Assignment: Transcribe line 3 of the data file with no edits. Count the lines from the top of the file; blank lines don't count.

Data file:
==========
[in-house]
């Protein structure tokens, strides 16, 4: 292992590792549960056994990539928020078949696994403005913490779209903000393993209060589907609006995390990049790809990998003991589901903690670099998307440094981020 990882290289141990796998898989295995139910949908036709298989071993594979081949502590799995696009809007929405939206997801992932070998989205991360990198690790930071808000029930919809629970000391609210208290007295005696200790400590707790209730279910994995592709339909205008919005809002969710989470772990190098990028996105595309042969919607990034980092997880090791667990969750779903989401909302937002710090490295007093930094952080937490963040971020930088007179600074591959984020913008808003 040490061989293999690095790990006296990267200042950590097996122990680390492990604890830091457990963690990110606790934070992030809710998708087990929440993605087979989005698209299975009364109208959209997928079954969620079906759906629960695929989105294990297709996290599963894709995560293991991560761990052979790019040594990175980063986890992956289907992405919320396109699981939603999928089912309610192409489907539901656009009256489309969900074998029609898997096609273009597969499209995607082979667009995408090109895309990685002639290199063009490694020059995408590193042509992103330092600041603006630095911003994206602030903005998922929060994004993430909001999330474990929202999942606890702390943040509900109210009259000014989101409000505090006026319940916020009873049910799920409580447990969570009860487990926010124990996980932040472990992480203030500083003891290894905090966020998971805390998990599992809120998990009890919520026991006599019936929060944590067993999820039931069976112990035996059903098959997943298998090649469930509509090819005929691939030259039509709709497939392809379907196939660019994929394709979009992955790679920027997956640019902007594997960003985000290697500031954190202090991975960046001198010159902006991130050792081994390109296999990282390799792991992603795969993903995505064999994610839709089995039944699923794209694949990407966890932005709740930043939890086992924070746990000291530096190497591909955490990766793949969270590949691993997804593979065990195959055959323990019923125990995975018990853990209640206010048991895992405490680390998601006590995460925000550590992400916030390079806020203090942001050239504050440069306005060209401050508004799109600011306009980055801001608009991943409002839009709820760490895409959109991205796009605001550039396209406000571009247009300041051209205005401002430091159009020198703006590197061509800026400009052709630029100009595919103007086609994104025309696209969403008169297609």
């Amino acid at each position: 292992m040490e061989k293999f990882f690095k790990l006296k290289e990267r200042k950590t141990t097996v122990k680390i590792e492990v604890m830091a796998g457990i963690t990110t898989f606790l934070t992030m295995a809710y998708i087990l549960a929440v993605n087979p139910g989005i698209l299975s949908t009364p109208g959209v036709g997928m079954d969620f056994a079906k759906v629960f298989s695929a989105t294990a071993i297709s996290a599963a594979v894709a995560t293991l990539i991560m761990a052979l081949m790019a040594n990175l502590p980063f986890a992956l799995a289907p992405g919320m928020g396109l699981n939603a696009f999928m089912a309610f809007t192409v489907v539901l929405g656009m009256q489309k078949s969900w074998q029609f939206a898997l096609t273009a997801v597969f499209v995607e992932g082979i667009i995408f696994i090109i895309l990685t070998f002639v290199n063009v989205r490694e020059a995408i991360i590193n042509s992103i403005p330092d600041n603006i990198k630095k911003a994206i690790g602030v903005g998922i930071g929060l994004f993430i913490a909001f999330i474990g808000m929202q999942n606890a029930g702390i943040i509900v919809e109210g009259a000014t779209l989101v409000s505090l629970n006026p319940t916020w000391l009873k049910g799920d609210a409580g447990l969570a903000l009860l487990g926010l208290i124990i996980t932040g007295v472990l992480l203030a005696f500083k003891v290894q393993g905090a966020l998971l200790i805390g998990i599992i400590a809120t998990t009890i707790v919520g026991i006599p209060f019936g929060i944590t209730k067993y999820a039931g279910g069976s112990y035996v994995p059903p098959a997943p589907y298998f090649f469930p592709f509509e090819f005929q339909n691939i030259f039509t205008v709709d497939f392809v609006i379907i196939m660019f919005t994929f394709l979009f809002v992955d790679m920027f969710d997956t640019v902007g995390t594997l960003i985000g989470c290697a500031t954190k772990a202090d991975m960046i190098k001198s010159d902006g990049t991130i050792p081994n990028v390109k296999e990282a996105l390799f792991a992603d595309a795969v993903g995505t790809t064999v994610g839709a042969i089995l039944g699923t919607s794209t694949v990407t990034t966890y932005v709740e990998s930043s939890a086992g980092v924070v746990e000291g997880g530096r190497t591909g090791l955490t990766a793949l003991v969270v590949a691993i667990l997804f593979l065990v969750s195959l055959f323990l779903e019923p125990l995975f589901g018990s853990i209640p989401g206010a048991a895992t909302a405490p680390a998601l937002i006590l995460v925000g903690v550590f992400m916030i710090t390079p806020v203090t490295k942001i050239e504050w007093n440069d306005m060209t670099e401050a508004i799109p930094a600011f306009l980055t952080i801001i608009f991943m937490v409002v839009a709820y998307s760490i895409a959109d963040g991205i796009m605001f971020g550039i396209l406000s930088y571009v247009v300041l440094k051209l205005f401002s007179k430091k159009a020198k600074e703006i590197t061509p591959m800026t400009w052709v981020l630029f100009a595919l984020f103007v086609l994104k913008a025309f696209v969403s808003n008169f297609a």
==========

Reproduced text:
């Amino acid at each position: 292992m040490e061989k293999f990882f690095k790990l006296k290289e990267r200042k950590t141990t097996v122990k680390i590792e492990v604890m830091a796998g457990i963690t990110t898989f606790l934070t992030m295995a809710y998708i087990l549960a929440v993605n087979p139910g989005i698209l299975s949908t009364p109208g959209v036709g997928m079954d969620f056994a079906k759906v629960f298989s695929a989105t294990a071993i297709s996290a599963a594979v894709a995560t293991l990539i991560m761990a052979l081949m790019a040594n990175l502590p980063f986890a992956l799995a289907p992405g919320m928020g396109l699981n939603a696009f999928m089912a309610f809007t192409v489907v539901l929405g656009m009256q489309k078949s969900w074998q029609f939206a898997l096609t273009a997801v597969f499209v995607e992932g082979i667009i995408f696994i090109i895309l990685t070998f002639v290199n063009v989205r490694e020059a995408i991360i590193n042509s992103i403005p330092d600041n603006i990198k630095k911003a994206i690790g602030v903005g998922i930071g929060l994004f993430i913490a909001f999330i474990g808000m929202q999942n606890a029930g702390i943040i509900v919809e109210g009259a000014t779209l989101v409000s505090l629970n006026p319940t916020w000391l009873k049910g799920d609210a409580g447990l969570a903000l009860l487990g926010l208290i124990i996980t932040g007295v472990l992480l203030a005696f500083k003891v290894q393993g905090a966020l998971l200790i805390g998990i599992i400590a809120t998990t009890i707790v919520g026991i006599p209060f019936g929060i944590t209730k067993y999820a039931g279910g069976s112990y035996v994995p059903p098959a997943p589907y298998f090649f469930p592709f509509e090819f005929q339909n691939i030259f039509t205008v709709d497939f392809v609006i379907i196939m660019f919005t994929f394709l979009f809002v992955d790679m920027f969710d997956t640019v902007g995390t594997l960003i985000g989470c290697a500031t954190k772990a202090d991975m960046i190098k001198s010159d902006g990049t991130i050792p081994n990028v390109k296999e990282a996105l390799f792991a992603d595309a795969v993903g995505t790809t064999v994610g839709a042969i089995l039944g699923t919607s794209t694949v990407t990034t966890y932005v709740e990998s930043s939890a086992g980092v924070v746990e000291g997880g530096r190497t591909g090791l955490t990766a793949l003991v969270v590949a691993i667990l997804f593979l065990v969750s195959l055959f323990l779903e019923p125990l995975f589901g018990s853990i209640p989401g206010a048991a895992t909302a405490p680390a998601l937002i006590l995460v925000g903690v550590f992400m916030i710090t390079p806020v203090t490295k942001i050239e504050w007093n440069d306005m060209t670099e401050a508004i799109p930094a600011f306009l980055t952080i801001i608009f991943m937490v409002v839009a709820y998307s760490i895409a959109d963040g991205i796009m605001f971020g550039i396209l406000s930088y571009v247009v300041l440094k051209l205005f401002s007179k430091k159009a020198k600074e703006i590197t061509p591959m800026t400009w052709v981020l630029f100009a595919l984020f103007v086609l994104k913008a025309f696209v969403s808003n008169f297609a």